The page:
Breathing affects every single system of your body, so it makes sense that your breathing patterns will strongly influence your well-being. Poor breathing habits, such as shallow, chest breathing and holding your breath from time-to-time can wreak havoc on your health and medical research has linked less-than-optimal breathing habits to heart disease, high blood pressure, chronic pain, anxiety, lack of energy, poor posture, and low back and neck pain.
There is a growing body of evidence that breathing with an emphasis on the exhalation helps us relax, prevent disease, and enhance our health. I refer to a slightly longer exhale as “exhaaaaaale.” In Chinese Medicine, this breathing style is known as “Buddha’s Breath.” Yogis have known about the virtues of exhaling and often train others to exhale longer by chanting mantras in one long exhale- a practice that many yoga traditions have employed. TKV Krishnamacharya for example was known for having his yoga students stay in the pose while chanting a mantra in one long exhale.
Scientists are just beginning to understand how exhale-dominant breathing benefits us. Exhaling the air out stimulates the parasympathetic nervous system (PNS). The PNS governs the relaxation response that combats stress and enables us to relax, have a better digestive system, express ourselves more clearly, and recover from trauma and injuries. The PNS also helps us to be in the moment, have more clarity and focus, and focus on the positive.
Additionally, current research shows that exhale dominant breathing also plays a role in preventive medicine by stimulating the vagus nerve. Dr. Kevin Tracey of the Feinstein Institute has demonstrated that the vagus nerve, a major component of the PNS, plays a major role in an “anti-inflammatory reflex.” Dr. Tracey’s research has shown that stimulating the vagus nerve decreases chronic inflammation, whereas blocking the vagus nerve increases inflammation. Scientists are now linking low-grade chronic inflammation to a myriad of common diseases and medical conditions, including cancer, diabetes, heart disease, chronic pain, and stroke. It’s time to exhaaaaaaale!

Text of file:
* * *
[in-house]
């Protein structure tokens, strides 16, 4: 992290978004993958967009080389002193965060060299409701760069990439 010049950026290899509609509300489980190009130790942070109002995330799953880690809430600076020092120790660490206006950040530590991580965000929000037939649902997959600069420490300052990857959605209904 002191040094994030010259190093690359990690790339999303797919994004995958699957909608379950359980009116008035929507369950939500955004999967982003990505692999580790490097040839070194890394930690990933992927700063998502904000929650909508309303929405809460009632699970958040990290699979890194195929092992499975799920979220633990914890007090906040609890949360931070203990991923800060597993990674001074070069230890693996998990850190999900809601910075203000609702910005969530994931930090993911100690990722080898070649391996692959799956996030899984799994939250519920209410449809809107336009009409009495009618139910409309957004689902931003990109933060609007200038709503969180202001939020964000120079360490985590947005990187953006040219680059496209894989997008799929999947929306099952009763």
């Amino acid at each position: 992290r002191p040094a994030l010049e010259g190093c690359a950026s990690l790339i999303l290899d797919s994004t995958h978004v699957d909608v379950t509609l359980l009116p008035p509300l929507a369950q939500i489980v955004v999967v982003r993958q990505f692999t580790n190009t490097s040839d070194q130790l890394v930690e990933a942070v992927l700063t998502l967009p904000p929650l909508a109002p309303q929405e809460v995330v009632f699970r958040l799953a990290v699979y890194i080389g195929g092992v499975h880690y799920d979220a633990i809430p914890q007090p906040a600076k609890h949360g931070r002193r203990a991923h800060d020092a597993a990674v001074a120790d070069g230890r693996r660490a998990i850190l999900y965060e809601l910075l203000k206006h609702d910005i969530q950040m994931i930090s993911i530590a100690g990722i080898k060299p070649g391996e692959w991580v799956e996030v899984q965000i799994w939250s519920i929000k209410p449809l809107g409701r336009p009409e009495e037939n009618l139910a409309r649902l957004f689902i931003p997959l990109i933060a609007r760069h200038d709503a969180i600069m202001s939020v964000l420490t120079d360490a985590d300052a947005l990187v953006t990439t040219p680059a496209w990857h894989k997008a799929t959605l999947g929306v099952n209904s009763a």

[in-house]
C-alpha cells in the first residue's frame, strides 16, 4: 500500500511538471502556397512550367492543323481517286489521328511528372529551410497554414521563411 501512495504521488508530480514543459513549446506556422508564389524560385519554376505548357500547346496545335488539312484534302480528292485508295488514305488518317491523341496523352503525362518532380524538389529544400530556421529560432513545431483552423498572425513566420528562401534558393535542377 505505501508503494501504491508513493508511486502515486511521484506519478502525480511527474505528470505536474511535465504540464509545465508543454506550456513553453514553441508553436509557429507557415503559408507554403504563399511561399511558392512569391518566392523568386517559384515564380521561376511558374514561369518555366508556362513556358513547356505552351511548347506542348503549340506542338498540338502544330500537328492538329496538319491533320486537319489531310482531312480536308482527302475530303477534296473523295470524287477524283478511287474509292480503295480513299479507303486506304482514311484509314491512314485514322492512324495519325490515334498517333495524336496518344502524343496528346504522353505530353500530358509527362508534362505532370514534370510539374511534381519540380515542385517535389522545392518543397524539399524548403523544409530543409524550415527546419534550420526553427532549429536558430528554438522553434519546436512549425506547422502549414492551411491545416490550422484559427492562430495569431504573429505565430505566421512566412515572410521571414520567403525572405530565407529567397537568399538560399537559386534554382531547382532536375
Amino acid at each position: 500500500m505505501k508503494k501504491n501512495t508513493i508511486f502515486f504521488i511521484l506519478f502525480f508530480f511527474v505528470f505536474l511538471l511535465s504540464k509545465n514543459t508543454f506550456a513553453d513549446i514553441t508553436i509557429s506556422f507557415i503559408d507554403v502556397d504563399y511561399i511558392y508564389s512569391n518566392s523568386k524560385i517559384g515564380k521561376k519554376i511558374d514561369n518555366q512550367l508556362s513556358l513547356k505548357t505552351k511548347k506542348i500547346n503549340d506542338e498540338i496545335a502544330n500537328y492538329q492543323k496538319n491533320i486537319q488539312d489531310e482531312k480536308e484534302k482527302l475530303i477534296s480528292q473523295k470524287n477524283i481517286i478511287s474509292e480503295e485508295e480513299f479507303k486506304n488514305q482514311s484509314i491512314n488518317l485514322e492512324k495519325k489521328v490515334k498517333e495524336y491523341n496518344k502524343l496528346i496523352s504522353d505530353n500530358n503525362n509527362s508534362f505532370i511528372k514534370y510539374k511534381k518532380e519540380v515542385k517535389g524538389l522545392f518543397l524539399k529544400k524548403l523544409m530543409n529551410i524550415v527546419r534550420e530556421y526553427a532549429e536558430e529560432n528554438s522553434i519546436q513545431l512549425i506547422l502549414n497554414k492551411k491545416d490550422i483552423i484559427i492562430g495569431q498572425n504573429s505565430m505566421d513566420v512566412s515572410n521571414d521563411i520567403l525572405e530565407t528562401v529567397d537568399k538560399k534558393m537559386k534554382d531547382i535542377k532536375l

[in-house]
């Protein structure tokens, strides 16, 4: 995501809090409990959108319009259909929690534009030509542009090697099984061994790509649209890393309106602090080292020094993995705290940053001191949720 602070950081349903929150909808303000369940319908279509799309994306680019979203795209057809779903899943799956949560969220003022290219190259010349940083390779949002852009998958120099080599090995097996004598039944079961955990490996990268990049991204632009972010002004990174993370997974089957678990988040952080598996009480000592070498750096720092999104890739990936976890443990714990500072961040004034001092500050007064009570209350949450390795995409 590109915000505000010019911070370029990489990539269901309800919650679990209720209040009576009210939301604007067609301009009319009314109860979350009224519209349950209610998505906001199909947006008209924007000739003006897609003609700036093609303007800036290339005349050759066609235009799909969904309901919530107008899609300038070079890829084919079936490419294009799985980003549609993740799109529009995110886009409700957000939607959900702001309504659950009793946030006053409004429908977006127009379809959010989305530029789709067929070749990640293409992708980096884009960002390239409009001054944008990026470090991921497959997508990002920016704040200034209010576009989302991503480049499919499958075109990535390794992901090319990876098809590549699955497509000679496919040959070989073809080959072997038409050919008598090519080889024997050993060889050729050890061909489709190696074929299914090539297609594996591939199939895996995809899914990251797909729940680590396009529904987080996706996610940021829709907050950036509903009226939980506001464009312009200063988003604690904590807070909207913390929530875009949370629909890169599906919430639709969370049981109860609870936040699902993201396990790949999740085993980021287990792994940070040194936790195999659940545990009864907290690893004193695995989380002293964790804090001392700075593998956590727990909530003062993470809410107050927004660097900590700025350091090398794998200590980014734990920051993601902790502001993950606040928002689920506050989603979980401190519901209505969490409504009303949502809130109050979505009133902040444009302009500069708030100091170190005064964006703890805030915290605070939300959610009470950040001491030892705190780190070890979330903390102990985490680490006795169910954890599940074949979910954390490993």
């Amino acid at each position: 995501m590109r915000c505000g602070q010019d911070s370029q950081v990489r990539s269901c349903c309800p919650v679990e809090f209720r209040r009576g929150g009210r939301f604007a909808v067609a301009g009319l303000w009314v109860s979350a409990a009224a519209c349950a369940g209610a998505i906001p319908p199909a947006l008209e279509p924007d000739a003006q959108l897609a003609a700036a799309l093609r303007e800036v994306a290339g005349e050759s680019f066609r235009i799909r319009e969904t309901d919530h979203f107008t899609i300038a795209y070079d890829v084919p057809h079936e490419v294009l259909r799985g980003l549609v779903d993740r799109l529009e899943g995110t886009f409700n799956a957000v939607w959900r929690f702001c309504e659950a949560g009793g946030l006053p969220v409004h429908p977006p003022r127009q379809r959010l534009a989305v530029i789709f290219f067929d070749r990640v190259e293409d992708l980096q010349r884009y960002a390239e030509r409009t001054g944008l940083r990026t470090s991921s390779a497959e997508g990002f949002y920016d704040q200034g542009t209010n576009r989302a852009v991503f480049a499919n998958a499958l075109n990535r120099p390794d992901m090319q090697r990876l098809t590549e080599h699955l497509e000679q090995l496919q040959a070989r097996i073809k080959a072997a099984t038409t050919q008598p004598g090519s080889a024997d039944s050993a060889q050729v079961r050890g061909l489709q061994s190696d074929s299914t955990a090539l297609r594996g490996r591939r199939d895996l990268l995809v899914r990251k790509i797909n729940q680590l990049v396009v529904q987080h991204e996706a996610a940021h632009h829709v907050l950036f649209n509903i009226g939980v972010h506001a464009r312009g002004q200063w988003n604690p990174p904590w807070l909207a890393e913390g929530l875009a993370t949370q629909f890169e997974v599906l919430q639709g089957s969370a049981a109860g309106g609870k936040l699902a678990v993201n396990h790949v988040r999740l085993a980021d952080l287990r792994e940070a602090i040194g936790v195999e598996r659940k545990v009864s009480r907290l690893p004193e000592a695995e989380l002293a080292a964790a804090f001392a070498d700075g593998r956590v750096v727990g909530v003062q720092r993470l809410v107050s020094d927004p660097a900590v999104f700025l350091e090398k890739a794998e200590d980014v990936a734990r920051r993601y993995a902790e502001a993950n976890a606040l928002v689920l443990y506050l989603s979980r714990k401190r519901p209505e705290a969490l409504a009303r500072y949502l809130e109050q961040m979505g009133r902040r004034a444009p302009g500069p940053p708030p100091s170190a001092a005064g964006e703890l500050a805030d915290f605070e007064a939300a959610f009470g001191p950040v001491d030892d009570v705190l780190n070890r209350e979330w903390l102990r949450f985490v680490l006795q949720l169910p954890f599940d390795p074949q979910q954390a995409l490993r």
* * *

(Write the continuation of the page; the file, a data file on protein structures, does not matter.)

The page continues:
Want to learn more about the importance of the exhale and its roll in your optimal health? Enroll in my self-paced online research-based pranayama course BREATH POTENTIAL, or you can schedule private pranayama sessions online or in person with me. Contact me at: email@example.com
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Farhi, D. (1996) The Breathing Book: Good Health and Vitality through Essential Breath Work. New York, NY: Henry Holt and Company, Inc.
Mehling, Wolf E., et al. (2005). Randomized, Controlled Trial of Breath Therapy for Patients with Chronic Low-back pain. Alternative Therapies, 11, 44-52.
Pastor, M.C. , Menendez, F.J., Sanz, T.S., & Abad, E.V. (2008). The Influence of Respiration on Biofeedback Techniques. Applied Psychophysiology Biofeedback, 33, 49-54.
Tracey, K.J. (2007). Physiology and immunologoy of the cholinergic anti-inflammatory pathway. The Journal of Clinical Investigation, 117, 289-296.
Tracey, K.J., & Oke, S.L. The Inflammatory Reflex and the Role of Complementary and Alternative Medical Therapies. (2009) Longevity, Regeneration, and Optimal Health: Ann. N.Y. Academy of Sciencies, 1171 172-180.
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